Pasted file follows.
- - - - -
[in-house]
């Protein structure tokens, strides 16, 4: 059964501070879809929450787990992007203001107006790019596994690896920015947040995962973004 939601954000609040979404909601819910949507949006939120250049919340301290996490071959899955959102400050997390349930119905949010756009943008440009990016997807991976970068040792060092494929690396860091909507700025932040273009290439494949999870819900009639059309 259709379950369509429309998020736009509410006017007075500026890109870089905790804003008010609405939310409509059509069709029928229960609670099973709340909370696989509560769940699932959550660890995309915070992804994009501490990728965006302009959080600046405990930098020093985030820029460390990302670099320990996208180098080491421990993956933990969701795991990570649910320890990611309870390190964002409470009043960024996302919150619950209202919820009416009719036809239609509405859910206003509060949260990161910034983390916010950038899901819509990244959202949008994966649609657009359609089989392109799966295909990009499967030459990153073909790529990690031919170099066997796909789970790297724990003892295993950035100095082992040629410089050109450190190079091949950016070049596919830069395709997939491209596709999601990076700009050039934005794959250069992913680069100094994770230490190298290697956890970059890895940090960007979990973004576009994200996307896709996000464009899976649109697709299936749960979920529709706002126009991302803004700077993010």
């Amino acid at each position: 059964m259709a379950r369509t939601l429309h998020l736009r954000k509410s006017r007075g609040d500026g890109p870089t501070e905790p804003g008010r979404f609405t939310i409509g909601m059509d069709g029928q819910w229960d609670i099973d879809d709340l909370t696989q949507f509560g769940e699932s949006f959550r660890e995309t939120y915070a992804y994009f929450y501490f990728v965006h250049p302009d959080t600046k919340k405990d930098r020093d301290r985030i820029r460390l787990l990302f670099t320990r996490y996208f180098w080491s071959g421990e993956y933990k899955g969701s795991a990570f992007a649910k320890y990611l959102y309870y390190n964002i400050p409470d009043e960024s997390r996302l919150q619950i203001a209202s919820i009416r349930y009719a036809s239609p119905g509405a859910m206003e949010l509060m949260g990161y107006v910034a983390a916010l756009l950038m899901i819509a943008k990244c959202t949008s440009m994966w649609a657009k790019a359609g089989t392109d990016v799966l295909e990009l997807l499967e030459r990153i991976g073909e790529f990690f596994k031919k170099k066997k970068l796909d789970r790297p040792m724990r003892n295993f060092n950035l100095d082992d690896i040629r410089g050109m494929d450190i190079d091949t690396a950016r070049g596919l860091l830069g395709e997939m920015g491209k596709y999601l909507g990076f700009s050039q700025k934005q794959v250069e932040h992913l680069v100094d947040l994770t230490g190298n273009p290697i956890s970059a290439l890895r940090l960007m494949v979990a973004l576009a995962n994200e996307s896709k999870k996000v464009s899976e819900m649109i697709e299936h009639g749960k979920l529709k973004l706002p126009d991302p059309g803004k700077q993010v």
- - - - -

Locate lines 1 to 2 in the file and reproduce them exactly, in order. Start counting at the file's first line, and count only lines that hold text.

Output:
[in-house]
């Protein structure tokens, strides 16, 4: 059964501070879809929450787990992007203001107006790019596994690896920015947040995962973004 939601954000609040979404909601819910949507949006939120250049919340301290996490071959899955959102400050997390349930119905949010756009943008440009990016997807991976970068040792060092494929690396860091909507700025932040273009290439494949999870819900009639059309 259709379950369509429309998020736009509410006017007075500026890109870089905790804003008010609405939310409509059509069709029928229960609670099973709340909370696989509560769940699932959550660890995309915070992804994009501490990728965006302009959080600046405990930098020093985030820029460390990302670099320990996208180098080491421990993956933990969701795991990570649910320890990611309870390190964002409470009043960024996302919150619950209202919820009416009719036809239609509405859910206003509060949260990161910034983390916010950038899901819509990244959202949008994966649609657009359609089989392109799966295909990009499967030459990153073909790529990690031919170099066997796909789970790297724990003892295993950035100095082992040629410089050109450190190079091949950016070049596919830069395709997939491209596709999601990076700009050039934005794959250069992913680069100094994770230490190298290697956890970059890895940090960007979990973004576009994200996307896709996000464009899976649109697709299936749960979920529709706002126009991302803004700077993010």